Lower Stomach Cramps During Pregnancy
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Lower Stomach Cramps During Pregnancy

General body aches, including lower stomach pain, are fairly common among pregnant women and are usually not a cause for alarm, according to the March of Dimes. Most pregnancy-related gastrointestinal difficulties are actually located in the abdominal region of your belly and may or may not be related to what you are eating while you’re expecting a new addition to your family. Sometimes lower stomach pain is a symptom of pregnancy complications, so it’s essential to learn how to identify potentially serious pregnancy-related aches and pains.

Typical Causes

You might experience lower stomach aches that feel like the cramps associated with your menstrual period, according to the March of Dimes. This is usually not a sign of a serious problem, as long as the pain is not severe. Your uterus and its surrounding ligaments will stretch to accommodate your growing son or daughter as your pregnancy continues; this is a typical cause of lower stomach pain.


Lower stomach pain accompanied by bleeding may be a serious medical situation, according to the March of Dimes. Dizziness or fainting also do not accompany ordinary pregnancy pains; check with a medical professional immediately, especially if the blood seems clot-like.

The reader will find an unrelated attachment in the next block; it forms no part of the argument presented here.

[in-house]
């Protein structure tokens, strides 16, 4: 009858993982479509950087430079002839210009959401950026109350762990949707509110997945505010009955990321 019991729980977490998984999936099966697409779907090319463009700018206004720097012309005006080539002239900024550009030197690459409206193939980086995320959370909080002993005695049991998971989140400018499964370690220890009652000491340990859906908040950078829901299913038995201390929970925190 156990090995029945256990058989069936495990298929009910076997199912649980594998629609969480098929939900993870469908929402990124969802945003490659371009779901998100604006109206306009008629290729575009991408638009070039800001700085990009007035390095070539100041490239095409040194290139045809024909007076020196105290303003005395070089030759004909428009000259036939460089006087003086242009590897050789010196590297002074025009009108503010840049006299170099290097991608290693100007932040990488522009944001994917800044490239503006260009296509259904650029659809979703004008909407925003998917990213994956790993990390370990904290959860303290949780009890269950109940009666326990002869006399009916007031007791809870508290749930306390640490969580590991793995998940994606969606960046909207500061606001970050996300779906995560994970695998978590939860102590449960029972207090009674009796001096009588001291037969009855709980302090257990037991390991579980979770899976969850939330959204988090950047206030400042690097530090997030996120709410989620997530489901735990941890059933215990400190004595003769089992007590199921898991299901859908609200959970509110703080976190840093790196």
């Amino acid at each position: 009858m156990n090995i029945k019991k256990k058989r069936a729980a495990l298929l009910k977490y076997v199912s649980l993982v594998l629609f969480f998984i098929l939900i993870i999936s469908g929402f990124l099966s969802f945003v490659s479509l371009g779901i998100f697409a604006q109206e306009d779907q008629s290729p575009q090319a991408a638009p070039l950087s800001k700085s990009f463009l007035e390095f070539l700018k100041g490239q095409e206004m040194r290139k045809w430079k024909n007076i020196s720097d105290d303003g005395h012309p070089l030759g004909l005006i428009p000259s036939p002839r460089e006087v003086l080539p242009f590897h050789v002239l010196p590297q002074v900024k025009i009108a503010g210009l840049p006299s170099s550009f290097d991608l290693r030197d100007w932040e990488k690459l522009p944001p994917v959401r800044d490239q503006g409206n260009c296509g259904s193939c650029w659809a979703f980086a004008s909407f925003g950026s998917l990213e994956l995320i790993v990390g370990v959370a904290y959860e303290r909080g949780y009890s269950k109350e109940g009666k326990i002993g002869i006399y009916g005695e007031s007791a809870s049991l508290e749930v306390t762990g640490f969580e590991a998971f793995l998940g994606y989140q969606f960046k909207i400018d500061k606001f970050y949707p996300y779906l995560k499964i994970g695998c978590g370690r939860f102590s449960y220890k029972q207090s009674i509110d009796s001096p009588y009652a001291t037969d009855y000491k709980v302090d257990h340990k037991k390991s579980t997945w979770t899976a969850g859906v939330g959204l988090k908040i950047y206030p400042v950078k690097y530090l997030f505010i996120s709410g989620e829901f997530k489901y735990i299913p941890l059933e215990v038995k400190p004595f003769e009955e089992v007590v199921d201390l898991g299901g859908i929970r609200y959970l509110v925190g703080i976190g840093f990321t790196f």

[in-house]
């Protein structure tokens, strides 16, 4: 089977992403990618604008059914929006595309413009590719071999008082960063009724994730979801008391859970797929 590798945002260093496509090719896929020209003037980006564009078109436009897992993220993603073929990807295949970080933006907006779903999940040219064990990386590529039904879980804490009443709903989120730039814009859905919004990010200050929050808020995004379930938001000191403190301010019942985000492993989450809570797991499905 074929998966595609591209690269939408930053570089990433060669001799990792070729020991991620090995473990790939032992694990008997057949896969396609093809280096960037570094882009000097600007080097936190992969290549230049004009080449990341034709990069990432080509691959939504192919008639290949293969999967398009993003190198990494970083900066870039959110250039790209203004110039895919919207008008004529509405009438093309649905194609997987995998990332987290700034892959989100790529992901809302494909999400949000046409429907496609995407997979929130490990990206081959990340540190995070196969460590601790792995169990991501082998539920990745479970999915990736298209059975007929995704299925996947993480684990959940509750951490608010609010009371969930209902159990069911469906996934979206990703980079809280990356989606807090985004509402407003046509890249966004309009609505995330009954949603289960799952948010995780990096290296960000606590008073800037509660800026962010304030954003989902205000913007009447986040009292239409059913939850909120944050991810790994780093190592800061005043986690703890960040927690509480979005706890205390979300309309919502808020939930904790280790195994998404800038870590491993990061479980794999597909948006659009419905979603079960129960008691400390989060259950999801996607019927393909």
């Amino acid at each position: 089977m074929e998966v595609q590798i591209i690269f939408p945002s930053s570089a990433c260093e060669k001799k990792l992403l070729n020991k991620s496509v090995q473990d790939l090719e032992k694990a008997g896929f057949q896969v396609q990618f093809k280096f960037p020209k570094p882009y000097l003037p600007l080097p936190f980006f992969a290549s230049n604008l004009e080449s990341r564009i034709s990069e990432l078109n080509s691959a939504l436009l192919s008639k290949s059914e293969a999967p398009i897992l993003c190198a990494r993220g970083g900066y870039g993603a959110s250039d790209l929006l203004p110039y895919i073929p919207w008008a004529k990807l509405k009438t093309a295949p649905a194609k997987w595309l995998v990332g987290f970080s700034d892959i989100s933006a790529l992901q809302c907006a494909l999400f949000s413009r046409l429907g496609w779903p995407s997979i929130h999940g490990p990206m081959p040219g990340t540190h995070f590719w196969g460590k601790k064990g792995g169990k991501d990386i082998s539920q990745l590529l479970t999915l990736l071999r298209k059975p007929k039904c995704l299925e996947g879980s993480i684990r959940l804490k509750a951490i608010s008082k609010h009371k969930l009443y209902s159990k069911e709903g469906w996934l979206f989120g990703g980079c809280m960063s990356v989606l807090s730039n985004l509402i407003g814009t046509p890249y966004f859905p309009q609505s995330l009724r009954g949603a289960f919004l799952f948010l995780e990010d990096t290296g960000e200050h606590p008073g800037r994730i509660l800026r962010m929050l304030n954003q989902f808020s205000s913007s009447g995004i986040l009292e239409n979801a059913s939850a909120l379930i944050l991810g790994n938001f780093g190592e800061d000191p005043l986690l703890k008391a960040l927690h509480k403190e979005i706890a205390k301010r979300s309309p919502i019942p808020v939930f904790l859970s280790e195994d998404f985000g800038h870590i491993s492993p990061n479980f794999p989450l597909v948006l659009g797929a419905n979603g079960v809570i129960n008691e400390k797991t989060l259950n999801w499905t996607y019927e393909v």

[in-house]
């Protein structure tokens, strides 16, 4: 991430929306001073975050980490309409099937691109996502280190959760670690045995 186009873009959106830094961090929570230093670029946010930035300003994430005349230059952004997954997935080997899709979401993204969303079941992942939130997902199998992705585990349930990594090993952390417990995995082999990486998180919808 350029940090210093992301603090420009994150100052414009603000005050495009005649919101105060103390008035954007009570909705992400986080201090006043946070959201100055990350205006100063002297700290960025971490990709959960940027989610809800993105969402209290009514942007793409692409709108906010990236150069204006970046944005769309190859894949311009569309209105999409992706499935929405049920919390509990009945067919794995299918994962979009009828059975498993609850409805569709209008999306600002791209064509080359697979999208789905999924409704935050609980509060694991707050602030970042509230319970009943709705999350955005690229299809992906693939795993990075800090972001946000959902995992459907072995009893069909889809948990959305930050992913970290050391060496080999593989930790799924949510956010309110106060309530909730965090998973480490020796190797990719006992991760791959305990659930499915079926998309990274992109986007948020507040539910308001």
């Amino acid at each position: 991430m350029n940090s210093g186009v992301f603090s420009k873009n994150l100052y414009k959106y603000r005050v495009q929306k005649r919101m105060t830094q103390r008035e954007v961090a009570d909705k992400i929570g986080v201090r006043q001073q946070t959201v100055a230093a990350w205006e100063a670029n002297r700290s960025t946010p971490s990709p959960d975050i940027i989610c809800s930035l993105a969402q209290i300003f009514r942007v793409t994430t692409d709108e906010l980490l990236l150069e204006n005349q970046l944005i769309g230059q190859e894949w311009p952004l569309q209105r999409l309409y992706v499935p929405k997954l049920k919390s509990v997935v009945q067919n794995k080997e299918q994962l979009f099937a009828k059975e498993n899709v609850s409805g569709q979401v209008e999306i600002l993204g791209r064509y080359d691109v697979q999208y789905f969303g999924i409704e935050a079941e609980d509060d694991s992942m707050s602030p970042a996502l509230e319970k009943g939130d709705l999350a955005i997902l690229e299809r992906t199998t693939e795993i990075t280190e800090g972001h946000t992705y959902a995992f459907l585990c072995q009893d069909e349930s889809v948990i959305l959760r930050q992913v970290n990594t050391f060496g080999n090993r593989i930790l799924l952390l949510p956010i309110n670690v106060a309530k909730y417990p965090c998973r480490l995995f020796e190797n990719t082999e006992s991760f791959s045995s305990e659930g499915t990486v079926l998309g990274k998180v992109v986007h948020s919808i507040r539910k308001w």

Serious Causes

Serious causes of lower stomach pain during pregnancy can mean a miscarriage or tubal pregnancy, according to the March of Dimes. Sometimes miscarriages can be stopped with prompt medical intervention, including bed rest. However, tubal or ectopic pregnancies are when the fetus has nested into a fallopian tube rather than the uterus. These pregnancies must be medically terminated; failure to treat ectopic pregnancies or miscarriages properly can lead to infertility, loss of reproductive organs and, in some cases, death.

Time Frame

Usually, serious pregnancy problems related to lower stomach pain happen during the first months of pregnancy, according to the March of Dimes. Miscarriages, if they happen, usually occur during the first weeks of pregnancy; ectopic pregnancies are usually identified within the first three months. You may also experience the stomach pain, nausea and perhaps vomiting commonly referred to as “morning sickness” during the first few months of pregnancy. Later in pregnancy, lower stomach pain and cramps may indicate the onset of labor. Once the contractions are close together, you may be getting ready to deliver your new child into the world.


Not all pregnancy side effects, especially lower stomach pain, can be fully prevented or treated, according to the March of Dimes. Eating right before getting out of bed can reduce or eliminate the pains and other discomforts associated with morning sickness. Also, changing positions or walking may help reduce cramps once they begin. Don’t take any medicines without talking to a doctor first.

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